Breaking Down the Struggling Washington Redskins Run Defense

James Dudko@@JamesDudkoFeatured ColumnistDecember 11, 2013

Dec 8, 2013; Landover, MD, USA; Kansas City Chiefs running back Jamaal Charles (25) carries the ball past Washington Redskins strong safety Bacarri Rambo (24) and Redskins outside linebacker Rob Jackson (50) in the third quarter at FedEx Field. The Chiefs won 45-10. Mandatory Credit: Geoff Burke-USA TODAY Sports
Geoff Burke-USA TODAY Sports

The Washington Redskins run defense has been exposed several times in recent games. The unit has surrendered numerous big gains on the ground thanks to a failure to win up front and poor tackling.

Both of these weaknesses were on display against the New York Giants and Kansas City Chiefs. Against the Giants in Week 13, the defensive front was overwhelmed by straight-ahead blocking, while the second-level defenders couldn't stand up to power running.

With the Giants at their own 43-yard line in the second quarter, 250-pounder Peyton Hillis battered his way to a 27-yard gain. The play began with the Redskins in a nickel alignment, but their four-man line was soon manhandled and pushed away from the ball.

Notice how Ryan Kerrigan (91) and Kedric Golston (64) were easily brushed aside to create a huge lane for Hillis. That left inside linebacker London Fletcher (59) to stand up to a block from tight end Brandon Myers.

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Fletcher couldn't elude Myers and close on Hillis, who soon made his way to the secondary.

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That is where mediocre safety play once again proved the bane of the Washington defense. Brandon Meriweather made only a passable excuse for a tackle, which Hillis simply swatted away as a minor irritant.

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It was too easy for the Giants to create this big gain. They comfortably won the battle in the trenches and Hillis bulldozed past would-be tacklers who appeared less than keen to bring him down.

That gain was soon followed by another punishing long run, this time by fellow bruiser Andre Brown. The 227-pounder was given an inviting hole by blockers who again found it easy to beat the Redskins front.

Not one of Jarvis Jenkins (99), Chris Neild (95) or Chris Baker (92) could beat single blocking. Their failures meant the Giants quickly got linemen to absorb inside 'backers Fletcher and Perry Riley Jr.

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Worst still, outside linebacker Ryan Kerrigan was comfortably handled by Myers on the edge. This should show how dangerous it is to assume Kerrigan and fellow rush end Brian Orakpo could seamlessly transition to a 4-3.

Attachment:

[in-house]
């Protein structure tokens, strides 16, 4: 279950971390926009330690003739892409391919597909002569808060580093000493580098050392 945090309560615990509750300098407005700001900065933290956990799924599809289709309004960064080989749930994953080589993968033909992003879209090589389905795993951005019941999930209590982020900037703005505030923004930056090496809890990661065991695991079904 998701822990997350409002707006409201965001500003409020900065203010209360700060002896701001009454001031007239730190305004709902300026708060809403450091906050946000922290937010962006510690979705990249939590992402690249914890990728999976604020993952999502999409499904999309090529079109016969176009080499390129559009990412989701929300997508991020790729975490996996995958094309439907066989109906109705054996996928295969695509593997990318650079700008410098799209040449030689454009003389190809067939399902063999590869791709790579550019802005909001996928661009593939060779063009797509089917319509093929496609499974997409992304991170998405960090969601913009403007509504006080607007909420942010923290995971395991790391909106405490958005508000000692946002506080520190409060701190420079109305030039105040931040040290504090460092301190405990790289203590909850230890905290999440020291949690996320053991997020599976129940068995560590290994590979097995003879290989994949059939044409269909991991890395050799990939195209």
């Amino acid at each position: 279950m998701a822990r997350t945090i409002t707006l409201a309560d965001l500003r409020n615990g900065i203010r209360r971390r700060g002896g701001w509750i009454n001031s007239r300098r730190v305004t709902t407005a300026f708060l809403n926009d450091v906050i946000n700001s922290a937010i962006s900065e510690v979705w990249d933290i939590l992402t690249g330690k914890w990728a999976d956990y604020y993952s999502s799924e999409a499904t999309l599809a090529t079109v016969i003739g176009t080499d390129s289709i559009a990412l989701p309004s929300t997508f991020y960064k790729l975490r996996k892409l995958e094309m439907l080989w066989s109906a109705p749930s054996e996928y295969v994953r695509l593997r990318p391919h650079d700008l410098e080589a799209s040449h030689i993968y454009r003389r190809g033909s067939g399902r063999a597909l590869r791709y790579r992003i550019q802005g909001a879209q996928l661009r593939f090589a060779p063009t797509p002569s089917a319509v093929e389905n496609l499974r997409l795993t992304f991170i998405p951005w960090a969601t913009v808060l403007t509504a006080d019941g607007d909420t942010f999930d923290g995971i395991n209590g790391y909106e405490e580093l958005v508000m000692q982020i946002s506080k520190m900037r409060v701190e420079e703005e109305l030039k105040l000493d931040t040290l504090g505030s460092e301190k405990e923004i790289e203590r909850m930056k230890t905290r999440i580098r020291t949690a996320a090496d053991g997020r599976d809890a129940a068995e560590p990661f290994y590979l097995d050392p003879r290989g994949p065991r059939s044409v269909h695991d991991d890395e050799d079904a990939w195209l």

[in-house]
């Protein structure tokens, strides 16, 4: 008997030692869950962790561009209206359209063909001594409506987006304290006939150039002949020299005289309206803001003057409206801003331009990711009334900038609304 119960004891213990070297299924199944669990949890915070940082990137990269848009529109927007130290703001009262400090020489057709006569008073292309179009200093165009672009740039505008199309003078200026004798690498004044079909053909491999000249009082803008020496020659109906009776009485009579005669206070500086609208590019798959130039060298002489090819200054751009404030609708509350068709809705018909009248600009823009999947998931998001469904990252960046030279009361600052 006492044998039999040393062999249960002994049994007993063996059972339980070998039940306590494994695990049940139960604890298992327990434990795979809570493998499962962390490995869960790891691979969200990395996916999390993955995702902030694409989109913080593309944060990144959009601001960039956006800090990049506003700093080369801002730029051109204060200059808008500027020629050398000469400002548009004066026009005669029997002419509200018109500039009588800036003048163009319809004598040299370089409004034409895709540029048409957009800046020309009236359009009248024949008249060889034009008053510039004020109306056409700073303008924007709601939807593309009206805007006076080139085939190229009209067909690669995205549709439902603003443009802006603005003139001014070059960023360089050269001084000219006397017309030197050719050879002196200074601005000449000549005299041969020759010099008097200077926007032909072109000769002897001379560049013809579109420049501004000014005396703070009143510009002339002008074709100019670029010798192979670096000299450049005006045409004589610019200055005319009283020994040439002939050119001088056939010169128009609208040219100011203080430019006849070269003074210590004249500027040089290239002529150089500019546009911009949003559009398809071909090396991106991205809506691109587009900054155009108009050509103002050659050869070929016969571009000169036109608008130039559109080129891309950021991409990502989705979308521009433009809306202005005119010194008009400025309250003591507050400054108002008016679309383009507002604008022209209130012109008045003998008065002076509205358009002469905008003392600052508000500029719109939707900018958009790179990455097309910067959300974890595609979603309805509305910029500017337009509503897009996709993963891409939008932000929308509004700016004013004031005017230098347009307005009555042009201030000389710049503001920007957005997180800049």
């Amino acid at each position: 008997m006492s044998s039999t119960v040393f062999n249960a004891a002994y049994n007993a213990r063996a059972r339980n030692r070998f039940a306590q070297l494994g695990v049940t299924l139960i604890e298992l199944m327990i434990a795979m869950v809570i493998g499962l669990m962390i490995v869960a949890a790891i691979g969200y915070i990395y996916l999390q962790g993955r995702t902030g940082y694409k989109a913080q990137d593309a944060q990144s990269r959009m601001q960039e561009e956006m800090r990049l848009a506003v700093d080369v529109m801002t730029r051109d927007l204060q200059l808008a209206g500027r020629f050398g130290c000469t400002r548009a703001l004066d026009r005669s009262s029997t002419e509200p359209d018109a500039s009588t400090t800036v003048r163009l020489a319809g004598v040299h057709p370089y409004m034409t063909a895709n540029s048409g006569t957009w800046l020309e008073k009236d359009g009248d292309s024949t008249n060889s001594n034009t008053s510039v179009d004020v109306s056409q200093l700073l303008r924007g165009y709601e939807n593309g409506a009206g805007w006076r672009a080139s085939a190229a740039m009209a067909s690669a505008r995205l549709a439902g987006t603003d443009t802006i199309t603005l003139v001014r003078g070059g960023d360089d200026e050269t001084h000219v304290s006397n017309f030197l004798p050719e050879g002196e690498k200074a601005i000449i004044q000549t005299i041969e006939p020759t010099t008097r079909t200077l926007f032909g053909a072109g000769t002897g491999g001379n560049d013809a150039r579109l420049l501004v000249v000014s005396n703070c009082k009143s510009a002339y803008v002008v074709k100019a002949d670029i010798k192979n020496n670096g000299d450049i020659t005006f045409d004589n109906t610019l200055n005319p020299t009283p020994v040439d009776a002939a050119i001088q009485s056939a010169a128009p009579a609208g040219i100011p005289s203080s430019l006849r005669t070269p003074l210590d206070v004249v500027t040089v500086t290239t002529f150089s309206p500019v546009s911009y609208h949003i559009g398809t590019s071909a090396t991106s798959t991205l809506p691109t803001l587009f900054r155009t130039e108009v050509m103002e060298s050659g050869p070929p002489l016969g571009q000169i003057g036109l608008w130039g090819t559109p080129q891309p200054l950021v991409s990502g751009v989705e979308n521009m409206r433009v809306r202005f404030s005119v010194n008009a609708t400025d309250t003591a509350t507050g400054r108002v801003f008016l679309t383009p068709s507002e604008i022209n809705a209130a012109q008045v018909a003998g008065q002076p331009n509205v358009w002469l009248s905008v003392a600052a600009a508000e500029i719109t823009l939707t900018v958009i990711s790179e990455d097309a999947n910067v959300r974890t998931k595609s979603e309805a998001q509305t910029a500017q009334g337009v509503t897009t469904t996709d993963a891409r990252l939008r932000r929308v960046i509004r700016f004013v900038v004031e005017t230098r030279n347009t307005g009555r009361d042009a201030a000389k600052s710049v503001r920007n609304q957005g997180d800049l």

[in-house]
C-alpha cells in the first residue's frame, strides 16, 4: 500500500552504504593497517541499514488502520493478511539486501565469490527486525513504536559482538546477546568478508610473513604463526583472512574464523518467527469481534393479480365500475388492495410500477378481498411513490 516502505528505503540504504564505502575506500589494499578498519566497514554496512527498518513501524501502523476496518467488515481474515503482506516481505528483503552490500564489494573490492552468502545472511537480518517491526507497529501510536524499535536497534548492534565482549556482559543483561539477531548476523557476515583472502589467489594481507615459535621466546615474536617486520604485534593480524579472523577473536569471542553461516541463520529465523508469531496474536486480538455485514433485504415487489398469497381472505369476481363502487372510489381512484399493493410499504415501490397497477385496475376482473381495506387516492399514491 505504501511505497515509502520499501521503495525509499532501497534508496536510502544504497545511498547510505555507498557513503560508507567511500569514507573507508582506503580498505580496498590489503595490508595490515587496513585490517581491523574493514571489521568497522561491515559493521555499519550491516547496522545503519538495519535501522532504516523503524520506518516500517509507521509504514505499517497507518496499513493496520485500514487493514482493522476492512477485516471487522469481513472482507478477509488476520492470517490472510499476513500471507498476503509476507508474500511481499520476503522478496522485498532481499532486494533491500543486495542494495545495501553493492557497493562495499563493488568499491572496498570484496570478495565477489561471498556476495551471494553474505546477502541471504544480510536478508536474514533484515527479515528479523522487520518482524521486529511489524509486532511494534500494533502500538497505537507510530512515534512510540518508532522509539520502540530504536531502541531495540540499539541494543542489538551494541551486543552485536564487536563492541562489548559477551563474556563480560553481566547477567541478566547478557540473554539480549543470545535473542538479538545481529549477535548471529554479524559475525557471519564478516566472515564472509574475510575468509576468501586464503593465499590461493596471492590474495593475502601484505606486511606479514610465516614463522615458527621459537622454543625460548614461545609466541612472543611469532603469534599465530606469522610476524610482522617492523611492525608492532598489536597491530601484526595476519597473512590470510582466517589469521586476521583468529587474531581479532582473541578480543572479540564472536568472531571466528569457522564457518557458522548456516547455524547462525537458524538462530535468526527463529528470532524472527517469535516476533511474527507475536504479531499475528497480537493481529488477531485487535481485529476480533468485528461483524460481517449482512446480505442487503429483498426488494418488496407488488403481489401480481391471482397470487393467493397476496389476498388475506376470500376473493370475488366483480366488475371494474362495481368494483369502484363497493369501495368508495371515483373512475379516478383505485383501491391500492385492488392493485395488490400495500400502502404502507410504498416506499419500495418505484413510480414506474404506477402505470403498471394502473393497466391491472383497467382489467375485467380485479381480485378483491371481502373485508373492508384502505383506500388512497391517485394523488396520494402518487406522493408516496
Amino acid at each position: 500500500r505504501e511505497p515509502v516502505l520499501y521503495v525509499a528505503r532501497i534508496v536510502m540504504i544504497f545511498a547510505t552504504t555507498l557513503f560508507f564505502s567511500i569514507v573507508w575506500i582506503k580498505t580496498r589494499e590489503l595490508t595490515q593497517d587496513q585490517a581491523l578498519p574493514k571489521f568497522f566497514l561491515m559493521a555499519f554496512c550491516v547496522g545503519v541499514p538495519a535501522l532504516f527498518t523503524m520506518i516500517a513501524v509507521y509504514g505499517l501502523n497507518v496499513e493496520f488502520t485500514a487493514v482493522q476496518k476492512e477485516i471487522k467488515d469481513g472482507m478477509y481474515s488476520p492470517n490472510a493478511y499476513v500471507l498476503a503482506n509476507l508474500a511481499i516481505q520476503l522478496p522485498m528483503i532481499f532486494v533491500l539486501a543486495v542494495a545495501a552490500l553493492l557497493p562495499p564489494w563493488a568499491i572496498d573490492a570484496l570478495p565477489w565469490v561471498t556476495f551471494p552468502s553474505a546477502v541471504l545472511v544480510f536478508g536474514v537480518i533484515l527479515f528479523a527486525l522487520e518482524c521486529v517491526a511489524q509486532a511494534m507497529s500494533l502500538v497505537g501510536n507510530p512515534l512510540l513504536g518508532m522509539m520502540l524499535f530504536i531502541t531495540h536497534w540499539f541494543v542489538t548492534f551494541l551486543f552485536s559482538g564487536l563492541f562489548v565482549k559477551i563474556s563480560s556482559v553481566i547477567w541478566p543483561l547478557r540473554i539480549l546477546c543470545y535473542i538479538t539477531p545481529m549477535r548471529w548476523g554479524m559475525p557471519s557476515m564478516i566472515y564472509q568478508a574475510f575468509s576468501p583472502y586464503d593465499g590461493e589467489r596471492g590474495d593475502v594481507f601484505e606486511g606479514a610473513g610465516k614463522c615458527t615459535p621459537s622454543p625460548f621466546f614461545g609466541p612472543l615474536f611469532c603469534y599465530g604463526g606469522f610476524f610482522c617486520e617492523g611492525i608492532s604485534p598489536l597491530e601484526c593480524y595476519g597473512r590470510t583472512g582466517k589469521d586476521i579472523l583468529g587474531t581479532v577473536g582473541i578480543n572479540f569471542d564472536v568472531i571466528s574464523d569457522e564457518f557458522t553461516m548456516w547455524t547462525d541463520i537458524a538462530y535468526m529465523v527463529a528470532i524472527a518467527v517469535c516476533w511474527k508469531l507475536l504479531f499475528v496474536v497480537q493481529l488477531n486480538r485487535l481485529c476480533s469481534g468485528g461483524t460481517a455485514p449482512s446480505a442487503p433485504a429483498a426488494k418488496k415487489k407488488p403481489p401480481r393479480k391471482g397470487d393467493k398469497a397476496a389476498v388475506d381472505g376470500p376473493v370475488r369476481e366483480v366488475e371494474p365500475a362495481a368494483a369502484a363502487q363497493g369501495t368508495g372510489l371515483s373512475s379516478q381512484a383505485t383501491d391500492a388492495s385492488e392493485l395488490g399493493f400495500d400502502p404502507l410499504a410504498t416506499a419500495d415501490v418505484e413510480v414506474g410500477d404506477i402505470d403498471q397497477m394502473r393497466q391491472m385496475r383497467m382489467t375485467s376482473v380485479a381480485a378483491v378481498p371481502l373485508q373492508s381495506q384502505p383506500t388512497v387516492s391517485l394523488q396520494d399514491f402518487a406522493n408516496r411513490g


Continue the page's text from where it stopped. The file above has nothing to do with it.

In a four-man scheme, defensive ends should beat tight ends every time. That Kerrigan couldn't is one reason why Brown had a huge lane to attack.

He capped his 23-yard scoring surge by nudging through more token tackles by the safeties.

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On both of these plays the Redskins couldn't penetrate the line of scrimmage or even create movement to string a run out to the sideline.

Once Hillis and Brown reached the second level, nobody seemed to want—or was capable enough—to tackle them.

These problems were even more obvious the next week against the Chiefs. Star rusher Jamaal Charles had been wearing down the Redskins from the start. By the fourth quarter, those efforts took their toll on the Washington defense.

On this play, the three-man line was easily handled one-on-one.

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That again let an offense quickly get blockers to the linebacker level.

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Charles was then allowed to break three tackles on his way to a 33-yard run.

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That scamper, created as much by the generosity of the Redskins soft run defense as it was by Charles' brilliance, was followed by another big play on the ground.

This time it was rookie Knile Davis who was the beneficiary. The Chiefs again won up front.

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Leaving them free to once more absorb Fletcher and Riley with little trouble.

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As Davis cut back, he broke a tackle from cornerback Josh Wilson and escaped the grasp of Kerrigan. That capped a 17-yard touchdown run.

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It was little wonder the Chiefs gained 193 yards on the ground and Charles averaged an eye-watering 7.9 yards per rush.

The Redskins failures against the run show what their 3-4 defense is missing. It needs more beef and dynamism along the front.

The scheme cannot work if defensive linemen aren't absorbing multiple blockers and keeping linebackers free to chase plays down. Behind the front, the back seven have to hit with greater intensity as well as more disciplined technique.

Playing without these things has led to a rush defense that has slipped from fifth in 2012 to 18th this season.

While the pass defense has been an issue all season, the Redskins deteriorating run defense is no small problem. It reveals a unit that is failing on every level.


All screen shots courtesy of NBC Sports, CBS Sports and Game Pass.